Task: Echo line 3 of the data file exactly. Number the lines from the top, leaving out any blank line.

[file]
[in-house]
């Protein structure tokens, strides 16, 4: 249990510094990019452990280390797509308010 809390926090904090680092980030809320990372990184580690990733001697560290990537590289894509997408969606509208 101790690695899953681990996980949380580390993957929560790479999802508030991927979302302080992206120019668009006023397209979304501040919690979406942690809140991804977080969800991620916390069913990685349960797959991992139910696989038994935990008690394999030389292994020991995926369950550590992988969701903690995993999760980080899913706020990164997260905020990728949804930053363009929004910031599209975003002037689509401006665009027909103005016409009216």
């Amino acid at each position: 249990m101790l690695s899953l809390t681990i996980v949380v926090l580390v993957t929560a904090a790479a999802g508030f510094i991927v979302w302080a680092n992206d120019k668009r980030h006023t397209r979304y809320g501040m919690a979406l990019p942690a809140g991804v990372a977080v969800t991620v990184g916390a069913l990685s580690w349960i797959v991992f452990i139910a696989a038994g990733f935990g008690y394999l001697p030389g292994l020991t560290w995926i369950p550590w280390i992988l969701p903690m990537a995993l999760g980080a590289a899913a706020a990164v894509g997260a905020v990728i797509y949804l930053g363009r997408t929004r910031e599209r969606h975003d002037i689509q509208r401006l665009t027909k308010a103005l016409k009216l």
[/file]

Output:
């Amino acid at each position: 249990m101790l690695s899953l809390t681990i996980v949380v926090l580390v993957t929560a904090a790479a999802g508030f510094i991927v979302w302080a680092n992206d120019k668009r980030h006023t397209r979304y809320g501040m919690a979406l990019p942690a809140g991804v990372a977080v969800t991620v990184g916390a069913l990685s580690w349960i797959v991992f452990i139910a696989a038994g990733f935990g008690y394999l001697p030389g292994l020991t560290w995926i369950p550590w280390i992988l969701p903690m990537a995993l999760g980080a590289a899913a706020a990164v894509g997260a905020v990728i797509y949804l930053g363009r997408t929004r910031e599209r969606h975003d002037i689509q509208r401006l665009t027909k308010a103005l016409k009216l």